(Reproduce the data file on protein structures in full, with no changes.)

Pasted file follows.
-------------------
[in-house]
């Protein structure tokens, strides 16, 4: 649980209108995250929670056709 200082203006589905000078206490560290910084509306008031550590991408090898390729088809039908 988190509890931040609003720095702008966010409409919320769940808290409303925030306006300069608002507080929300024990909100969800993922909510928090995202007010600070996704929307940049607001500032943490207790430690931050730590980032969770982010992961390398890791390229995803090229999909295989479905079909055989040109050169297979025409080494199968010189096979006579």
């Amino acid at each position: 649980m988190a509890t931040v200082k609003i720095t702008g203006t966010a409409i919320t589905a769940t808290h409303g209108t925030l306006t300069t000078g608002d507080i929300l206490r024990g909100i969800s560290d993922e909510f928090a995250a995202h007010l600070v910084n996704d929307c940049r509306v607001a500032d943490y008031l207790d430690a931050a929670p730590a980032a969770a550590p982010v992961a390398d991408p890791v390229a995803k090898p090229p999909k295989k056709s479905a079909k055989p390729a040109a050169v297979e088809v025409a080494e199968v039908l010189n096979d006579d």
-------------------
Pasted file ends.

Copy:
[in-house]
């Protein structure tokens, strides 16, 4: 649980209108995250929670056709 200082203006589905000078206490560290910084509306008031550590991408090898390729088809039908 988190509890931040609003720095702008966010409409919320769940808290409303925030306006300069608002507080929300024990909100969800993922909510928090995202007010600070996704929307940049607001500032943490207790430690931050730590980032969770982010992961390398890791390229995803090229999909295989479905079909055989040109050169297979025409080494199968010189096979006579």
């Amino acid at each position: 649980m988190a509890t931040v200082k609003i720095t702008g203006t966010a409409i919320t589905a769940t808290h409303g209108t925030l306006t300069t000078g608002d507080i929300l206490r024990g909100i969800s560290d993922e909510f928090a995250a995202h007010l600070v910084n996704d929307c940049r509306v607001a500032d943490y008031l207790d430690a931050a929670p730590a980032a969770a550590p982010v992961a390398d991408p890791v390229a995803k090898p090229p999909k295989k056709s479905a079909k055989p390729a040109a050169v297979e088809v025409a080494e199968v039908l010189n096979d006579d």